Birth control is so widely, available and accepted, that the thought of it becoming legal and widely, available only starting in the 1960s for the United States is shocking. Much of the birth control movement was lead and pushed by Margaret Sanger. Sanger was originally a nurse in New York City, where she encountered the lives of poor and immigrant women. With limited knowledge and access to reliable contraceptives due to the Comstock Act, these women were forced to resort to five-dollar alleyway abortions. When there were complications with these horrendous procedures, Nurse Sanger was there to help. Witnessing these atrocious outcomes of unwanted pregnancy Sanger shifted her focus from nursing to advocate of proper family planning. With this in mind Sanger began producing and distributing educational material on contraceptives, which lead her to jail.
She continued her fight and on March 30, 1925 Margaret Sanger recited “The Children’s Era” speech at the Sixth International Neo-Malthusian and Birth Control Conference in New York. She spoke for the unborn and preconceived children, using a metaphor of a garden as a main point. Stating “ Before you can cultivate a garden, you must know something about gardening. You have got to give your seeds a proper soil in which to grow. You have got to give them sunlight and fresh air” (Sanger). Sanger is using this metaphor to say that before people decide to have children, they must educate and prepare themselves with a surrounding to allow the child a healthy and thriving childhood. If parents want their child to have the proper life that every child has a right to they must create a stable environment before he or she is brought into this world.
Sanger delivered the speech to those attending the conference who were seeking to control population size and make use of artificial contraception. Surrounded by scientists and liberated thinkers her piece must have had a clear and observable point of view. She used emotion and logical to appeal to the professional crowd. Those in attendance hoped that these meetings would eventually result in a viable solution. Forms of birth control and especially, abortions were illegal. Sanger having lost her own mother and watching several women suffer from dangerous abortions used her experience to fuel her fight. She knew that something had to change not only for the women, but for children’s welfare. Her speech is informative and filled with detailed examples and metaphors that further accentuate her point. She uses “we” very often in the speech, insinuating that it is they that need to correct it. She then proceeds to give her view on the steps that can be taken and enforced to create her “child’s era” future. “1. Transmissible disease 2. Temporary disease 3. Subnormal children already in the family 4. Space out between births 5. Twenty-three years as a minimum age for parents 6. Economic circumstances adequate 7. Spiritual harmony between parents” (Sanger). Any person who has any of these attributes and then decides to have a child “would make parenthood a crime” (Sanger)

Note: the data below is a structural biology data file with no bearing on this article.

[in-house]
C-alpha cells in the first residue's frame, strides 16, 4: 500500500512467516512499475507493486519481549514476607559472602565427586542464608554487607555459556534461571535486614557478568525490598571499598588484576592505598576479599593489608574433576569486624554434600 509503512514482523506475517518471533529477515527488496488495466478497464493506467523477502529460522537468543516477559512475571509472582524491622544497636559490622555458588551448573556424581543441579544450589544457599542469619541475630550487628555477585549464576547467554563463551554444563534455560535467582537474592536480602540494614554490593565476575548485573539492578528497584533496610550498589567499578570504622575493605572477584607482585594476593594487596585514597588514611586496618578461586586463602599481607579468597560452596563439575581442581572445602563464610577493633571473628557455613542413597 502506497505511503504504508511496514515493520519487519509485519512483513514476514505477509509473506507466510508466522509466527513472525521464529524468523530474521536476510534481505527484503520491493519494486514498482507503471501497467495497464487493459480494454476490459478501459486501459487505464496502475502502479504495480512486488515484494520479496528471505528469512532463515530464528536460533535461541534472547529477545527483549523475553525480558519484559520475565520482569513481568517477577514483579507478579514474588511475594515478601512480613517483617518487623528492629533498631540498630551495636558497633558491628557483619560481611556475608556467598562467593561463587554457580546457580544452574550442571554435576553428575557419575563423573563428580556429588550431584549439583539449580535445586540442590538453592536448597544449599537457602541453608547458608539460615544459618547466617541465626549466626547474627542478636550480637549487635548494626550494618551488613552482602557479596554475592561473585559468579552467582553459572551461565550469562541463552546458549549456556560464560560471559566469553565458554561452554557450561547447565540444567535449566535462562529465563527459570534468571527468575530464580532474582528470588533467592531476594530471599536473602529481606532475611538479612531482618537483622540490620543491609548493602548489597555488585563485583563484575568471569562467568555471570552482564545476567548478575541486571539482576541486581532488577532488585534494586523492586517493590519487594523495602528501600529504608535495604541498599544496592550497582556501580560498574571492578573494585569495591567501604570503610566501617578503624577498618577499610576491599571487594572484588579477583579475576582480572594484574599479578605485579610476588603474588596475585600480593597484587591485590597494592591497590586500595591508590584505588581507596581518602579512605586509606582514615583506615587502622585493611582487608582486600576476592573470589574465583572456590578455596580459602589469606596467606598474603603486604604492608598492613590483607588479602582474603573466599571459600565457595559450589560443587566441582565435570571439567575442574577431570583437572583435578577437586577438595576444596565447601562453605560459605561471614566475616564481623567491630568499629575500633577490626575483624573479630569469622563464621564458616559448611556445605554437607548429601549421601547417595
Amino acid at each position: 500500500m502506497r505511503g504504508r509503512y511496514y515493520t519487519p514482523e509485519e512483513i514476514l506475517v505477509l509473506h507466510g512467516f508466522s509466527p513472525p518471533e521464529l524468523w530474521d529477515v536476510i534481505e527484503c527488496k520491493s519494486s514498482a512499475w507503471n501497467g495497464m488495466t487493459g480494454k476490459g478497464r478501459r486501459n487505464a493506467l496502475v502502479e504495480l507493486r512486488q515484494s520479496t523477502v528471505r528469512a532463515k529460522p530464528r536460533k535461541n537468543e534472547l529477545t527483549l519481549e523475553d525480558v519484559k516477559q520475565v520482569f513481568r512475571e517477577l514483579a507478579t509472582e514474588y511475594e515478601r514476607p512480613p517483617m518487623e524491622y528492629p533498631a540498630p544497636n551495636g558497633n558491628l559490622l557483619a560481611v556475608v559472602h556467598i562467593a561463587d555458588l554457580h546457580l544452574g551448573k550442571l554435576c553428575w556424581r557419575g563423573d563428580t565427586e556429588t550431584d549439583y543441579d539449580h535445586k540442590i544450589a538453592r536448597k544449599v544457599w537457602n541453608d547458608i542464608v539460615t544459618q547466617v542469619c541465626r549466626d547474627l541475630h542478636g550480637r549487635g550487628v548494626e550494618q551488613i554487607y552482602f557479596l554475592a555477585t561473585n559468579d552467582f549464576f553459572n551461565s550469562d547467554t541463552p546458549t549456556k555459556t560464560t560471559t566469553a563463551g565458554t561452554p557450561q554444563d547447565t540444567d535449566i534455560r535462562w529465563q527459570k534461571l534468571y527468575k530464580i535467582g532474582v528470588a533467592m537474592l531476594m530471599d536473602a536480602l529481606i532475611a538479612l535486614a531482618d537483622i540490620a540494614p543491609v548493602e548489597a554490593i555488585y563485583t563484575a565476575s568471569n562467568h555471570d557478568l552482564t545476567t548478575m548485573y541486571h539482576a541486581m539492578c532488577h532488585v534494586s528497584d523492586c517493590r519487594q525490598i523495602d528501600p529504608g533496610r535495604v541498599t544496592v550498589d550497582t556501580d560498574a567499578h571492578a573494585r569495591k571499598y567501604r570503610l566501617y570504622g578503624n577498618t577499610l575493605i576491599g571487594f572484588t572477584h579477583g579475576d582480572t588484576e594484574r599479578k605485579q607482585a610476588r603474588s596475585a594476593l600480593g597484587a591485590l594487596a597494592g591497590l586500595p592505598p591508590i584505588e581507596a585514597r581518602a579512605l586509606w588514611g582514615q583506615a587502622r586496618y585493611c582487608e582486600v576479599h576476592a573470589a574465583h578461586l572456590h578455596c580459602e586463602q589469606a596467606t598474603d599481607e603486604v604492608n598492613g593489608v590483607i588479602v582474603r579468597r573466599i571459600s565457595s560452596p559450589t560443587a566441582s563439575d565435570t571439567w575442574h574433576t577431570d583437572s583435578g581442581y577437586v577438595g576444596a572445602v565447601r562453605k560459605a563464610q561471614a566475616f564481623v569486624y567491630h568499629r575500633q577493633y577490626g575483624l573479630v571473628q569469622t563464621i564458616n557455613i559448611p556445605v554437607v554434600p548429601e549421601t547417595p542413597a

Margaret Sanger had two very clear reasons for her address to the members attending the conference. First, contraception is a necessary step that needs to be taken and used by those who cannot provide for a child that may arise. Secondly and most importantly, those children have a right to a specific lifestyle that must be given to them by the parents. She provides different reasoning than most for the need of birth control. Advocating for the future life and outcome a child. She believed only those mentally and physically fit for a child should produce one. Sanger’s passion for the subject could be a downfall. However, her extensive knowledge of family planning and passion was effectively communicated to her audience. Her adeptness from nursing and research gave Sanger credibility.
Sanger devoted her life to preconceived children. She felt strongly that children brought up within the outline she described would end up in jails, asylums, or underperforming their potential and that school and charities were not the solutions to the ever growing problem, but rather the parents were. She created the road that allowed for the talk family planning which lead to our Planned Parenthoods today. Some of her views have come under criticism however, she pushed society in the right direction. Today condoms can be bought at almost any store, some girls begin taking birth control pills at only 13 years old, while the majority begin at 16 years old, and sexual health education is available in just a few short clicks. Though her methods may not be acceptable today, Margaret Sanger opened the door all the way back in the early 1900s that allowed us to be where we are today with common access to family planning materials.
- Sanger, Margaret. “The Children’s Era.” Top 100 Speeches of the 20th Century – American Rhetoric, 29 Sept. 2018, www.americanrhetoric.com/speeches/margaretsangerchildrensera.html.